Get a new game to the table now and it is probable that it will be the product of research that has led me to believe that it will maintain a permanent presence on our shelves, rather than a knee-jerk reaction to something I might have seen in a positive light many moons ago, but about which I had totally forgotten until seeing it in a maths trade or some online sale. By making my table time a more valuable commodity I may just end up spending it a little more wisely.

  Only the real hits now get to stay in my collection.  Unfair has 26 plays in less than a year.

Only the real hits now get to stay in my collection.  Unfair has 26 plays in less than a year.

So was I unhappy with my place in the hobby? It may sound as if I was, but really I think I just needed to be more aware of where my own place happened to be. There is and always will be a place for new games in my collection, because the delight of discovery of something genuinely surprising is not a feeling I want to lose, and it would be hard to lose forever that visceral thrill of ripping off the wrapping and punching out the cardboard, but reckon that I need to be much more selective about what makes its way through the battlements. Let the others get their Goliath pledges from Kickstarter and then just possibly put them up for sale on the very day that they arrive - I'll sit at the bottom of the gaming pool and wait for the durable, good stuff to filter down. In the meantime you'll find me here cuddling up to my copy of Tigris & Euphrates. Anyone want to play?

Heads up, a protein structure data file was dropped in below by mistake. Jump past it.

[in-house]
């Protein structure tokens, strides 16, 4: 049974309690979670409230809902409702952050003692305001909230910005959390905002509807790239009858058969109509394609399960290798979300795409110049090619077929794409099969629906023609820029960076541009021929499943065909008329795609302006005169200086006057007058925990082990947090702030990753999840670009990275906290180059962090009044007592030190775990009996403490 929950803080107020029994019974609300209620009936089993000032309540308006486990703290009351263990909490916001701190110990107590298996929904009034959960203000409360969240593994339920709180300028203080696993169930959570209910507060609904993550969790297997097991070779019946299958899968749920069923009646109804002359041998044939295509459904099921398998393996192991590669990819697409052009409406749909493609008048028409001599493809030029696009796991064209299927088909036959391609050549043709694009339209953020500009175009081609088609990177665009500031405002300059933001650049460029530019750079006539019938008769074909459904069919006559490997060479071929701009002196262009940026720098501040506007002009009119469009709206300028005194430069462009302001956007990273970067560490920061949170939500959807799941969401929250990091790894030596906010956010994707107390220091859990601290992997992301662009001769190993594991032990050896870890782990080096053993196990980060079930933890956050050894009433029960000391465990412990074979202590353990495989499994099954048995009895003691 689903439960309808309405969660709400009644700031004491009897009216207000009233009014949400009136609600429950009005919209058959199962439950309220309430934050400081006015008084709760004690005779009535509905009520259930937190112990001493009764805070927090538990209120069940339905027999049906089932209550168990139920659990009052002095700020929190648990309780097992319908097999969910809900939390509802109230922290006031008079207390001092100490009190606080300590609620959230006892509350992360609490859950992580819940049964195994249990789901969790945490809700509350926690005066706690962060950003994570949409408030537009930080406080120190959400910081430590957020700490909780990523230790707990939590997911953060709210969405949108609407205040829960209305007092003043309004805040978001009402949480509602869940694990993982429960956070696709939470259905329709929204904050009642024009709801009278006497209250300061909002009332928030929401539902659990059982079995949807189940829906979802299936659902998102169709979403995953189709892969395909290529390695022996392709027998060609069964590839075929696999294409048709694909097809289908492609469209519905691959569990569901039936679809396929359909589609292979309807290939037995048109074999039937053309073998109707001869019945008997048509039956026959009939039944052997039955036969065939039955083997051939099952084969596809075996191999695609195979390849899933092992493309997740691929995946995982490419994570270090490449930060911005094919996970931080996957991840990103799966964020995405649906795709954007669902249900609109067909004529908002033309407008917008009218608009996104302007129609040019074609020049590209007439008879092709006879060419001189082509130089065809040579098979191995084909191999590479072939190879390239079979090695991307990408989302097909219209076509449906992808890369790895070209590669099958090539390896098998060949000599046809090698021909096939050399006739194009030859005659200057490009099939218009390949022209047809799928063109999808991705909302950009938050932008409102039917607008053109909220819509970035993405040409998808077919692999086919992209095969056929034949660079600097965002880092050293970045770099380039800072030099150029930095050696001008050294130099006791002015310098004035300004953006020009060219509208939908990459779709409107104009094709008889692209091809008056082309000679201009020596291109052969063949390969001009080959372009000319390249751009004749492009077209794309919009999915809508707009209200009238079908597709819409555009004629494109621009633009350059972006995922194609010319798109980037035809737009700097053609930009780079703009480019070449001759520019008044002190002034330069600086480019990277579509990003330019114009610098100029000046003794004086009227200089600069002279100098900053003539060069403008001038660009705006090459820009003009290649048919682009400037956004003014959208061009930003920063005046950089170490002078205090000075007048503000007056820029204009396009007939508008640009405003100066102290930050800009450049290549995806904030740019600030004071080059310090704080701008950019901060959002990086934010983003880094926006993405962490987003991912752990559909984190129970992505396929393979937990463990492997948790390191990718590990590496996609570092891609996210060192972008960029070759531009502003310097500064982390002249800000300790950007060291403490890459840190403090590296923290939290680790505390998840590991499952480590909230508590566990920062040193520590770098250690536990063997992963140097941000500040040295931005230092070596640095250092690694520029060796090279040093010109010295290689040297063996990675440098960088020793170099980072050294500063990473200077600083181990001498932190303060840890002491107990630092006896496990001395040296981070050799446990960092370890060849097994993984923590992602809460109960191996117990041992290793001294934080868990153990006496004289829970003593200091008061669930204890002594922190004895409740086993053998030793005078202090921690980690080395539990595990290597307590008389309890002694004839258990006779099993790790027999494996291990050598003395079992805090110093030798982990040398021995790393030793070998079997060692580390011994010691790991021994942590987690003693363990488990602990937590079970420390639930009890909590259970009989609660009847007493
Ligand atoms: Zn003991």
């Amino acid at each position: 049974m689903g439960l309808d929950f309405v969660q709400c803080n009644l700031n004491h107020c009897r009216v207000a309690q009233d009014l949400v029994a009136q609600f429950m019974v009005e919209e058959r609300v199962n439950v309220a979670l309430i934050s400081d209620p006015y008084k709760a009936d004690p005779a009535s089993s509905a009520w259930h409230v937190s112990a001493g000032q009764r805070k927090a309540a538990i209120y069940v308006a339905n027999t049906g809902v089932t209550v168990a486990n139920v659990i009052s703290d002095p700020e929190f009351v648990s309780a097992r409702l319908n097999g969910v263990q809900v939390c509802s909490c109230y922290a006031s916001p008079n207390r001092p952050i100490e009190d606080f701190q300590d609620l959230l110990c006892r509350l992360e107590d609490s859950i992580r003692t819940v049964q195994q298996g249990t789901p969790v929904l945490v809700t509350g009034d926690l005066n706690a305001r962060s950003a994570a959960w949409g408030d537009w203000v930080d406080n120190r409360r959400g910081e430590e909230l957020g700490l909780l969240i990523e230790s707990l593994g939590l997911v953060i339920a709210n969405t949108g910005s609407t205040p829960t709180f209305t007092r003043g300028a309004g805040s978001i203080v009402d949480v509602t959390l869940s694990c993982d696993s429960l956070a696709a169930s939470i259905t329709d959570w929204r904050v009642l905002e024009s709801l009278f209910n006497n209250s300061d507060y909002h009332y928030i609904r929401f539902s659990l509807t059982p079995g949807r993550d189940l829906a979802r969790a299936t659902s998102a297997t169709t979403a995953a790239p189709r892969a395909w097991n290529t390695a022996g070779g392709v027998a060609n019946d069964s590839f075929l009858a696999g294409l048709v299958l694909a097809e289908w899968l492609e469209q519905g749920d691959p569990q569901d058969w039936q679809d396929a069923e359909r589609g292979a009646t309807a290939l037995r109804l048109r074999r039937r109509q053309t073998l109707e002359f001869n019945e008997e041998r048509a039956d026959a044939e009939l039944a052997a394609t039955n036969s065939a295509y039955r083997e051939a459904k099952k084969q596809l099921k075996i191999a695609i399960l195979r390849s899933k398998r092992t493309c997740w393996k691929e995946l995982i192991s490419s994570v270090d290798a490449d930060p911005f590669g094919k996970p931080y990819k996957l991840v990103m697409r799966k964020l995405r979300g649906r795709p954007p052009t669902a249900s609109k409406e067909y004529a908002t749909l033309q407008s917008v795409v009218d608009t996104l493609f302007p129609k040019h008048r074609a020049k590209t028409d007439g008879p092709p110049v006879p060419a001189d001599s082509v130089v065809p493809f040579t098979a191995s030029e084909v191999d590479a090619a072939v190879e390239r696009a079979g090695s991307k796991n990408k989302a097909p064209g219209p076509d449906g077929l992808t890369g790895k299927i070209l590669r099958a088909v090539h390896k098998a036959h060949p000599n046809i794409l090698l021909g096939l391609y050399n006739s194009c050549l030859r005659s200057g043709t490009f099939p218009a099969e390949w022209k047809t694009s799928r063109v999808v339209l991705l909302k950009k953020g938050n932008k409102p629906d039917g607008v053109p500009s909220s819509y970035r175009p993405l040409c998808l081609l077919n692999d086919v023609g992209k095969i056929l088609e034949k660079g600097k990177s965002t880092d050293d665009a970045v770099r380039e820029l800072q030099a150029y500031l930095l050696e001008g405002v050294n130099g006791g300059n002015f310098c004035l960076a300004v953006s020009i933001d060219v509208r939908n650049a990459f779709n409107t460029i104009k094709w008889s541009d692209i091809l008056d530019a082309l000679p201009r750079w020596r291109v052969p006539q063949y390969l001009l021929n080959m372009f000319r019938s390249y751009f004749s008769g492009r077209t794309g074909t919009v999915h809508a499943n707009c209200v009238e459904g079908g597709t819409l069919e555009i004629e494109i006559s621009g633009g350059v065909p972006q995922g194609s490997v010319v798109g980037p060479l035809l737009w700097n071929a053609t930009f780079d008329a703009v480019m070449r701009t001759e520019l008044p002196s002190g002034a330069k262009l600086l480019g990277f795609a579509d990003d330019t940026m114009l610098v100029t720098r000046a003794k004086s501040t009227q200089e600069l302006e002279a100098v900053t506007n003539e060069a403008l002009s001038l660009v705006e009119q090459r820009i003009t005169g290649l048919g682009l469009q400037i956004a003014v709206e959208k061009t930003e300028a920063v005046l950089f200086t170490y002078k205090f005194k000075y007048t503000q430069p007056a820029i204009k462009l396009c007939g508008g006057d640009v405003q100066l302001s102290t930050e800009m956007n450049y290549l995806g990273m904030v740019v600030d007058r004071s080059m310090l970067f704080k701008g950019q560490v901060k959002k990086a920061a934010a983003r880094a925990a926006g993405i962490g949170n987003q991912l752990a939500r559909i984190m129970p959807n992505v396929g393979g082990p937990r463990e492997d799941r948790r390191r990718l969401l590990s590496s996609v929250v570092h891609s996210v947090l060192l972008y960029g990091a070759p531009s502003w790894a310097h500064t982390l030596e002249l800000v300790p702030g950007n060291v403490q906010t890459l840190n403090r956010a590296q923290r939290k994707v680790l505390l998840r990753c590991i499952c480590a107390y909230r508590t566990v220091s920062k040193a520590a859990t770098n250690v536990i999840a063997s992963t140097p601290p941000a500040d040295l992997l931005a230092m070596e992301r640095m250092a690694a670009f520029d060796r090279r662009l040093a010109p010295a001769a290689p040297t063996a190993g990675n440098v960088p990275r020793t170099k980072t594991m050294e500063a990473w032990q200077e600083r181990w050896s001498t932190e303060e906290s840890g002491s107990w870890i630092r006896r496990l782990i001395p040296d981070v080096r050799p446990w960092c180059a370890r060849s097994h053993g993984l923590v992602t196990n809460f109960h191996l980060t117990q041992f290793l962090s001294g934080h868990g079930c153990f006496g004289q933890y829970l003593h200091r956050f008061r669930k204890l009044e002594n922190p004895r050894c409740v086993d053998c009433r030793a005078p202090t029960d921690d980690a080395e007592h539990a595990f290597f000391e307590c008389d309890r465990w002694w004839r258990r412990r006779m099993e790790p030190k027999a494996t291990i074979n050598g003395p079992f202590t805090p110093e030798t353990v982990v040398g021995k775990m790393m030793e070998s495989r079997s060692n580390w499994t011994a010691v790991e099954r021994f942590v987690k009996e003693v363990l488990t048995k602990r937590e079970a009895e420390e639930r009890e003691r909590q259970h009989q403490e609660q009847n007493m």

My name is Nick O'Neill and I have been playing Hobby games for as long as I can remember, including complete seasons of Waddington's Formula-1 in my teens and family card games before that. I mainly play with two, sometimes more, and I'm happy to give any game a try. I lean towards medium-weight games with simple rules and deep gameplay. Homo ludens and proud of it.  I review for GamesQuest UK, write for Yaah! Magazine and tweet gaming thoughts @meepleonboard.  In real life I am @ukcomposer.

Capital City Cardboard Critics 5 - Expansions

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Cult of the News, May Edition (Eric Buscemi)

Cult of the News, May Edition (Eric Buscemi)